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Why did you go with PublishAmerica, AuthorHouse, Xlibris, or another publisher that you had to pay? Did you try other methods first? A traditional publisher, a small press, etc. Tell us what motivated you to use one of these often-talked about publishers!

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Hello Dan,
I'm following up on your post from January 25th. Has your book been published yet? So far, what is your feedback on AuthorHouse? Would you use their services again? I am also a first time author and used AuthorHouse to self-publish my book, A Career in Language Translation (ISBN 978-1-4389-4422-7 (SC); 978-1-4389-4423-4 (HC) ). I had a nice experience with them, however, I am finding their marketing packages to be on the expensive end and as you know, it's a challenge to do all the marketing yourself. I plan on writing a second book soon, and am trying to explore all avenues for publishing. I would love to hear about your experience with them and how you are marketing your book, if it's already published.

Carline Férailleur-Dumoulin
Author: A Career in Language Translation
I researched the publishing industry: Agents, Pods, name it. I went the route of letters to agents (I picked three) as an initial thrust and waited for their rejections...which I exected. Dealt with an overseas (UK) publisher just to test it out. Dealt with Publish Amer, Xlibris, Athena, name it and I probably researched it. What I wanted was to be able to pick a publisher that I could purchase the services from that I needed. I noted the consolidation of the POD industry (Authorhouse/Iuniverse) and noted some astuteness with the consolidation. I questioned the inside people in AH and got the answers I needed. I didn't want boxes of books in my garage or trips to the post office. I wanted to be able to first, set up a distribution system (which I've done) and then create a timeline that would give me approx six months of "grassroots marketing," four months with some overlap for regional marketing and with overlapping of another four months of national/international marketing. I've been able to place my book "Sleeper Cell" (coming out next month) on all the book selling sites (check out google: Ralph L. McNeal, Sr. - Sleeper Cell. I'm now beginning to set up the mass market for distribution, i.e. Nexcom, AAFES, (the military) which my marketing rep knows nothing about. I've dealt with them B/4 earlier in my career. When my book becomes "alive" next month I will sample it where I think it should go and give one to my clubs and associations for a meeting raffle or distribution. Whether I switch after this experience with AH remains to be seen. It depends on how they deliver upon my expectations. Again, I picked them because I wanted a publisher that could deliver the services that I needed and had an overseas subsidiary operation and had employees to back them (over 350). I have a vision of grandeur that I may be able to do something internationally with my writings. I had to fight for the cover that I wanted. For each of my novels, (three to be written this year) I visualize a concept cover. My first concept cover was not visualized by AH...they sent me what they thought the cover should look like. After three rejections and picking out the things that I needed, they finally agreeded and I got the cover I wanted. This is on the old basis of maketing ratio of 96-4 (96 is what you see, the other 4 is based on feel, taste, touch and smell), I will purchase the other services that I need from AH, i.e the marketing package, PR package, book signing package. My due diligence reflected that people purchase books more on a referral or impromptu basis. My next objective is to get some book reviews lined up. I want to "bootstrap" this first book.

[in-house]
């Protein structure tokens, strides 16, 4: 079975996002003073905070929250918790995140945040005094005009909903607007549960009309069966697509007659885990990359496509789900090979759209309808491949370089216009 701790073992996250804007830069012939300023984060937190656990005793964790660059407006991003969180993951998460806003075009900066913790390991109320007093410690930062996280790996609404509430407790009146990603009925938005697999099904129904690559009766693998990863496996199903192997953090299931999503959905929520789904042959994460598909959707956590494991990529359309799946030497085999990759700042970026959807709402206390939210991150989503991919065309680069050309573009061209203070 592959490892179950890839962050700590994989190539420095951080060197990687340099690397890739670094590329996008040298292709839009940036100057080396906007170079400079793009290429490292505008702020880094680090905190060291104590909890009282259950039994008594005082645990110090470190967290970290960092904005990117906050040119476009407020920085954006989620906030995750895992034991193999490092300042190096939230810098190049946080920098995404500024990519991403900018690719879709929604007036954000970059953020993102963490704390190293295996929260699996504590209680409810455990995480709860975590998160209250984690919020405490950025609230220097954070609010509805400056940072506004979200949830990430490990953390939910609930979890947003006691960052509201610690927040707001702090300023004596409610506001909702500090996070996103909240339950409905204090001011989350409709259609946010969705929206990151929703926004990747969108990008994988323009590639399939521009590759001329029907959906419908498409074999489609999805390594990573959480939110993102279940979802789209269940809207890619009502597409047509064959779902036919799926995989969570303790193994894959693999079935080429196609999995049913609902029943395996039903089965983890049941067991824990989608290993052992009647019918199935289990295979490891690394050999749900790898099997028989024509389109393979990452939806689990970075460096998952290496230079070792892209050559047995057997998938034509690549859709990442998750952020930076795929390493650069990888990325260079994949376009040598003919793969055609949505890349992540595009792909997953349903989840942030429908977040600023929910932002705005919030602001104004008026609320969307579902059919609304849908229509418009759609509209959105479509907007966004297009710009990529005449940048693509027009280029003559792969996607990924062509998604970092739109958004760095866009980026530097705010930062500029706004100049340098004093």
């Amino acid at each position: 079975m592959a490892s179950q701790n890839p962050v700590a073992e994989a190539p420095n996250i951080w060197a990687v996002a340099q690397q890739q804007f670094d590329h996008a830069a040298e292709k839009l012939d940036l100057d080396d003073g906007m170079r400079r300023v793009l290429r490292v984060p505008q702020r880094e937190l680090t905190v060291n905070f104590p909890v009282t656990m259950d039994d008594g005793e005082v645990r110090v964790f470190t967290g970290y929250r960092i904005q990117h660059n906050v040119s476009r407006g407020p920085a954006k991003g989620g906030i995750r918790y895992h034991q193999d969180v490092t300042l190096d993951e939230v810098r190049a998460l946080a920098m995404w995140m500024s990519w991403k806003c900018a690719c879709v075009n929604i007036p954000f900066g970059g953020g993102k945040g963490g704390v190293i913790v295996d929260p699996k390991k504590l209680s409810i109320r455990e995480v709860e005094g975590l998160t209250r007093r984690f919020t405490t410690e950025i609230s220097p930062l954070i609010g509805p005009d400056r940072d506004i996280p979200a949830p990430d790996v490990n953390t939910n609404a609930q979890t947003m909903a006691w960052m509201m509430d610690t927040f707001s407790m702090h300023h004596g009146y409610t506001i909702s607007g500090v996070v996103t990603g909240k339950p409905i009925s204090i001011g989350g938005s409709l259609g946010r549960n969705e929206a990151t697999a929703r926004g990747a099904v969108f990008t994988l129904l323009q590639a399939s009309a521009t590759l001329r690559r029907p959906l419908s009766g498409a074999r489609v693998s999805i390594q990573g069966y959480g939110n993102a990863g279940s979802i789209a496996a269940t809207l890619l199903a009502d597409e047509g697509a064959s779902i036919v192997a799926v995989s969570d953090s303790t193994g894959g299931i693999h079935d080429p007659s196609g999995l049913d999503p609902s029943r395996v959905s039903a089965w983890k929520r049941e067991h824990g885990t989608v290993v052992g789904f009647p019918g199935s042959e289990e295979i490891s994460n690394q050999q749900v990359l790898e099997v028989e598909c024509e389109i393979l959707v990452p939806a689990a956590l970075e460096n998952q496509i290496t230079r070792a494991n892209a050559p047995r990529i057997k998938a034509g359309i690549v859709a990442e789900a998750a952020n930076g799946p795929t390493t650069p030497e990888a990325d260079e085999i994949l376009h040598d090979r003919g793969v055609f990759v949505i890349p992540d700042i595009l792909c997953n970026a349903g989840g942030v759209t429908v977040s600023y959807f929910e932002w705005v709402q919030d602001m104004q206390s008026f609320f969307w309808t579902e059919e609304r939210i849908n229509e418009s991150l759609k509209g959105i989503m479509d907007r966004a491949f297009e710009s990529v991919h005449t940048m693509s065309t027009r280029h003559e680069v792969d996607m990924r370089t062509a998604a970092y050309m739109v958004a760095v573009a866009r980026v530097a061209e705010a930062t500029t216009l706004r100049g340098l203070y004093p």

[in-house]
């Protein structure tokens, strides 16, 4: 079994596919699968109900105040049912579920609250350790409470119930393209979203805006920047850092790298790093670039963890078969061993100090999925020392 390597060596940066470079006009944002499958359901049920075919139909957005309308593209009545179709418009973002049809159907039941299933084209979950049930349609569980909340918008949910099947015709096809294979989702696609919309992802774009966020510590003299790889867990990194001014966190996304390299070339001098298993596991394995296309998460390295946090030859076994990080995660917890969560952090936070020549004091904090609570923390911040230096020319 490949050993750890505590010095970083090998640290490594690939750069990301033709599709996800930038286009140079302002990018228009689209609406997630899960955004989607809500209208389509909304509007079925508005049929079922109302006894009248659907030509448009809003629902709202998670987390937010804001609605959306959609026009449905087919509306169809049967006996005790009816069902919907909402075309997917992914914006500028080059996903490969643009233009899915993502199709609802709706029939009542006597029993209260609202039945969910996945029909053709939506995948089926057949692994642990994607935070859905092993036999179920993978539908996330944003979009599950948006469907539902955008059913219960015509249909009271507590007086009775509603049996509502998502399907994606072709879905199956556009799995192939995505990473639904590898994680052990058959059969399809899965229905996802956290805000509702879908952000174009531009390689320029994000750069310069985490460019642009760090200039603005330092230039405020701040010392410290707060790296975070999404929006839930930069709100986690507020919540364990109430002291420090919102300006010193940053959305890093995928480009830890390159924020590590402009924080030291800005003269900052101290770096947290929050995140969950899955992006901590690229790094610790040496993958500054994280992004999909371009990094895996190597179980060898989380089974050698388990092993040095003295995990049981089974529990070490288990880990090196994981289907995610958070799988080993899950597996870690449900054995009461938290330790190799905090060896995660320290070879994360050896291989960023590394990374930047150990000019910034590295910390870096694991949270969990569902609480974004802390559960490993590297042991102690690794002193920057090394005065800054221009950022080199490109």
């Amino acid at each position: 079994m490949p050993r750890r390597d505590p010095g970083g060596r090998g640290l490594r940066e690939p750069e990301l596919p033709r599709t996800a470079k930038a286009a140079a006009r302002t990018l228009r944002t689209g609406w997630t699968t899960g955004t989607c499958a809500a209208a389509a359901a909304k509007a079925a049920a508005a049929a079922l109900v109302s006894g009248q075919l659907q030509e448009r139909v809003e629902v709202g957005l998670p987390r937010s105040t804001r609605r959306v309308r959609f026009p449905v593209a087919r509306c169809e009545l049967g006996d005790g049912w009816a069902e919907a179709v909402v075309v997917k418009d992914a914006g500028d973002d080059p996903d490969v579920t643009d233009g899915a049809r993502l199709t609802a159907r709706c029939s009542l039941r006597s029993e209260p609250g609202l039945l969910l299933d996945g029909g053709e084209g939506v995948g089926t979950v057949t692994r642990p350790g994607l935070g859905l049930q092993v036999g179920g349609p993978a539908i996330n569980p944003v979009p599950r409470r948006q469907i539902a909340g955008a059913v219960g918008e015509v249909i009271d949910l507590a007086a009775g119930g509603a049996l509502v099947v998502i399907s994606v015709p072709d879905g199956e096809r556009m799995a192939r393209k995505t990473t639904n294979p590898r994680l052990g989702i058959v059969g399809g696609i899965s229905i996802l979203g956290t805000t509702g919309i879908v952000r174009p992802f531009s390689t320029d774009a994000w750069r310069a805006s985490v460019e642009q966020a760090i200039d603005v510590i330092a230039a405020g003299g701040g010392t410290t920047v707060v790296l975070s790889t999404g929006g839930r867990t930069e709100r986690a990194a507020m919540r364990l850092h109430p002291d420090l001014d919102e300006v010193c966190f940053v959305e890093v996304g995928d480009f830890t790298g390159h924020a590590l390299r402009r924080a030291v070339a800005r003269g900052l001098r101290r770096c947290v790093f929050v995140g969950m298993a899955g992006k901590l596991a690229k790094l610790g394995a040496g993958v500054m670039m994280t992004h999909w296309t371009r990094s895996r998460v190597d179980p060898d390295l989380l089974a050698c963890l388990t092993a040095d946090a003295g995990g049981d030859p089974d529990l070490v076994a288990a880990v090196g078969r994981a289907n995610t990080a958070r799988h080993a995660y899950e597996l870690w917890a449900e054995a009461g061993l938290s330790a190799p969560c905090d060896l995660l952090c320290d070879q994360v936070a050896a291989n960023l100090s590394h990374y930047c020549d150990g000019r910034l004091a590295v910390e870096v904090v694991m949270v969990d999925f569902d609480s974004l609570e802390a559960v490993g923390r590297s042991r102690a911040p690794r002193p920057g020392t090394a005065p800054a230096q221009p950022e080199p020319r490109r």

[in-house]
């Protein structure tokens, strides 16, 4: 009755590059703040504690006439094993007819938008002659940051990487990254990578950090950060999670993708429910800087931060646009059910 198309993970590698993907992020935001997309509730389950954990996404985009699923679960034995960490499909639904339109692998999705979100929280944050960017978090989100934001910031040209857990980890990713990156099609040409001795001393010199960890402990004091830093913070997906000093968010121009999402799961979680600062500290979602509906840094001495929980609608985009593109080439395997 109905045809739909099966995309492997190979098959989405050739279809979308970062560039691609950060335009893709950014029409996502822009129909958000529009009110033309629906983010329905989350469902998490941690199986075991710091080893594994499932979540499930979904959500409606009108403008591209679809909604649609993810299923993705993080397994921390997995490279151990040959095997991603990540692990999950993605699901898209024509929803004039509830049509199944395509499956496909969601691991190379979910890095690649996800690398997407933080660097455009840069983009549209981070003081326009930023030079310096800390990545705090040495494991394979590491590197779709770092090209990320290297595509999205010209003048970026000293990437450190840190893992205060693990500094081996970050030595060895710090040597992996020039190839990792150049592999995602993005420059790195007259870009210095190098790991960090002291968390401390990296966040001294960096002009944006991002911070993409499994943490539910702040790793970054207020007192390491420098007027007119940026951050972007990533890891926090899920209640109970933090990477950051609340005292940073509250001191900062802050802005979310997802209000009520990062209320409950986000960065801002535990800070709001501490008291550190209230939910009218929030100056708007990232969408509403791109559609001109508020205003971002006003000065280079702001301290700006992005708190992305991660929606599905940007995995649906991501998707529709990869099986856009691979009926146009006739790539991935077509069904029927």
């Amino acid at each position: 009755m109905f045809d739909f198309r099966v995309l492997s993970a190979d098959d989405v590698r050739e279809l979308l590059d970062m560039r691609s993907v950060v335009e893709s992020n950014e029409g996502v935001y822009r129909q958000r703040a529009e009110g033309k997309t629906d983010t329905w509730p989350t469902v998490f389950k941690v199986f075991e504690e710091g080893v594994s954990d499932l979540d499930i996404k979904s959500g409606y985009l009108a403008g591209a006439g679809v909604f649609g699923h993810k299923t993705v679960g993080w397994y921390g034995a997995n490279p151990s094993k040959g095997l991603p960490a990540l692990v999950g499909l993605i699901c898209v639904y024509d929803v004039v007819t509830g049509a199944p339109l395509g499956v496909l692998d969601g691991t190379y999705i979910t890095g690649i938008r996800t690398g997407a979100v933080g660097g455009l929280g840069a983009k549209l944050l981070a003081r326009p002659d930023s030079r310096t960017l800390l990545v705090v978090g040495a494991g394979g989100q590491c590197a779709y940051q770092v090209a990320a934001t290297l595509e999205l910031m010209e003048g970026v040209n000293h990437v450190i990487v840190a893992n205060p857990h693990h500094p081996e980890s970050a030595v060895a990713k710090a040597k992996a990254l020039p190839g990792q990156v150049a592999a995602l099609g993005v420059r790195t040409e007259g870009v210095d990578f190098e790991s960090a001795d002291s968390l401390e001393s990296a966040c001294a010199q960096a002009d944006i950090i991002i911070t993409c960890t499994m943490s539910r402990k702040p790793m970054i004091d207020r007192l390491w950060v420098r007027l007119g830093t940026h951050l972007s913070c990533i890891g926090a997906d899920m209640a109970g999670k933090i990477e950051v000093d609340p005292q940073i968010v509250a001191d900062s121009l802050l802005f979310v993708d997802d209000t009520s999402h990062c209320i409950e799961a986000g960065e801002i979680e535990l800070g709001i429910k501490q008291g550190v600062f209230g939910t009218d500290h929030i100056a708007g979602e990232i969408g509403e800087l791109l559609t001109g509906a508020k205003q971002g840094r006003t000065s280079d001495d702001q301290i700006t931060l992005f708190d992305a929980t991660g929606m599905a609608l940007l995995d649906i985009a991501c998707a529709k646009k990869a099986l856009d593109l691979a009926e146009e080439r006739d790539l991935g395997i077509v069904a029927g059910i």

I got a copy of Mark Levine's excellent book THE FINE PRINT OF SELF-PUBLISHING (The Contracts & Services of 48 Self-Publishing Companies - Analyzed, Ranked and Exposed)
(ISBN 1-933538-56-2)
I found Mark's work to be very helpful in selecting a publisher to work with.
I went with INFINITY PUBLISHING and have had a positive experience.
Now, the challenge is marketing the book on my own little lonesome.
Hollis -

I too, have terrific respect for Mark Levine's research. I almost opted for Infinity - they do have a very good reputation. But when I spoke with all three managing partners at Dog Ear, I knew that was how I wanted to go.